Amazon Alexa, Google Home, Apple Homekit: Voice-activated technology and smart home devices are on the rise. In fact, Gartner Research predicts the typical home could contain more than 500 smart devices by 2022. With them come a myriad of applications to aid older adults in remaining independent — and opportunities for senior housing, too. How can active adult 55+ communities and senior living communities capitalize on the growing smart home trend?
55+ Communities: Smart Home Design and Remodeling
For active adult builders and contractors, voice-activated technology fits in seamlessly with the trend toward universal design and aging-in-place remodeling. Voice-enabled lighting, locks and temperature controls complement design features such as wider hallways, non-slip surfaces and one-story living. All of these features are designed to create a frictionless environment for people of any age or ability. A couple of years ago, we reported that 75% of Baby Boomers were not prepared to age in their homes. The latest HomeAdvisor Aging in Place Report indicates attitudes may be changing: 3 out of 5 adults ages 55-75 watched a loved one struggle, which is motivating them to take action. These are the top 20 most popular projects for those 55-75 and 75+, per the report. (Note the number of voice-activated technology and smart home devices!)
In addition, a recent survey found that 65 percent of Baby Boomers would pay more for smart home technology. The leading reason for smart home tech adoption? Safety and security, says Accenture: 83 percent of consumers will pay a premium for a smart home device that offers safety.
“What you’re really marketing is peace of mind. These devices not only provide another way to make people’s daily lives easier, but they’re also cost-effective and attractive to younger buyers who are looking for features that are both functional and aesthetically appealing,” says Sr. Client Services Director Beth Mickey. She recently became a Certified Aging-In-Place Specialist, advising her clients on the latest best practices in universal design. “I encourage my clients to incorporate marketable strategies that can grow with home buyers and meet several wants and needs — most importantly, what will help make life easier as needs evolve.”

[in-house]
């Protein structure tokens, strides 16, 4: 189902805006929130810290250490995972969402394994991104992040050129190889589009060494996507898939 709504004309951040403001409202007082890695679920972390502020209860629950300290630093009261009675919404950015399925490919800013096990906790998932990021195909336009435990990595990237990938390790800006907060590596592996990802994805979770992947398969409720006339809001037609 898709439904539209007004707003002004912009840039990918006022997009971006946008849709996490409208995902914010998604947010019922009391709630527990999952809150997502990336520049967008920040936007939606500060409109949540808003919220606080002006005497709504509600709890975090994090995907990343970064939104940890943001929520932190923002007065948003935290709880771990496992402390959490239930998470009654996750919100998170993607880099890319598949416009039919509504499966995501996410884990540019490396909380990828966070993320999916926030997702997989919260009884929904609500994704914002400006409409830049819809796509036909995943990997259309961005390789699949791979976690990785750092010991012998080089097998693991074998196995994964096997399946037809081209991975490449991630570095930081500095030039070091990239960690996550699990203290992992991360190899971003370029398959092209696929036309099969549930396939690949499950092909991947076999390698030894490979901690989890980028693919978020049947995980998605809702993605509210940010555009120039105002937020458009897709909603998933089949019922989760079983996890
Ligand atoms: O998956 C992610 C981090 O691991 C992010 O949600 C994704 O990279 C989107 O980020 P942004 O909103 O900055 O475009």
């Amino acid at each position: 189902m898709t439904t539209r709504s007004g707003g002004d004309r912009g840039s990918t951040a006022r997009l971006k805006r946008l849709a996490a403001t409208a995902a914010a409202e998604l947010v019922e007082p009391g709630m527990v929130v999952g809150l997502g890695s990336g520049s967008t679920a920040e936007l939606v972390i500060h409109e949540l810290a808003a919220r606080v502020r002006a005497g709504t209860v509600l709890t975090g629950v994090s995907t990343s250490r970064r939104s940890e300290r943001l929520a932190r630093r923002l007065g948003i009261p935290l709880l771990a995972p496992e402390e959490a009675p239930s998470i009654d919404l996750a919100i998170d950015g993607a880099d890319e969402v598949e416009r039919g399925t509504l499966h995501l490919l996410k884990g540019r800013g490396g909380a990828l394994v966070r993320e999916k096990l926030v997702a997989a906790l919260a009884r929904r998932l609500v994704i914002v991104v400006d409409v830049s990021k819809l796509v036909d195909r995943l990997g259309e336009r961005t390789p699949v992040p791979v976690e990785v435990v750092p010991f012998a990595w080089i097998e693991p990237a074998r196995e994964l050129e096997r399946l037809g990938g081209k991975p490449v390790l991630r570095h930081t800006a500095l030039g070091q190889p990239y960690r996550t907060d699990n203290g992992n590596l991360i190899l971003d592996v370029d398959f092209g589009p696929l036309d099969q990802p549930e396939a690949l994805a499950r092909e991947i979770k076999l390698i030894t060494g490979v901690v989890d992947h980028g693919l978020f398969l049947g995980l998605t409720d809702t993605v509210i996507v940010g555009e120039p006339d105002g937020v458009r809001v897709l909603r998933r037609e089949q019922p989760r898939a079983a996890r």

Senior Living: Enhanced Amenities and Services
For senior living communities, intuitively and seamlessly designing voice-activated technology into a community makes it easy for prospects to picture themselves living independently for years to come. They can manage lists and medications with the help of automated reminders; control the lights, temperature and locks by simply speaking aloud; and even order household goods, send messages to family, summon a ride or search for information online without much need for technological know-how. Demonstrating the ease of integrated technology on tours through model units can help show how attainable use really is. Research supports the benefits, too. In a pilot program conducted by Front Porch, 100% of participants reported that Amazon’s Echo made their lives easier, and 75% used it to control thermostats and lighting systems in their units at least once per day, says a report in Senior Housing News.
Beyond independent living, voice-activated technology may have helpful applications in assisted living and nursing care, too. Senior Housing News points out:
[while] most smart devices — lights, locks, televisions, tablets and phones — currently exist to enhance residents’ quality of life, they could play a role in clinical data collection, too. For example, smart toilets might soon track how many times a resident gets up to use the bathroom at night.”
Concerned family members or doctors might be alerted to specific data and check in from afar, which could be a unique selling point and expand the market area.
Beyond Voice-Activated Technology: Top 10 Smart Devices Among 50+ Consumers
Ready to start marketing your community on the leading-edge of technology? Here are the top 10 smart home technology products for those ages 50+ identified by The Hartford and MIT AgeLab:
- Smart smoke and carbon monoxide detectors
- Wireless doorbell cameras
- Keyless entry
- Automatic lighting
- Smart water shut off valves
- Smart home security systems
- Smart outlets/plugs
- Smart thermostats
- Water and/or mold monitoring sensors
- Smart window blinds
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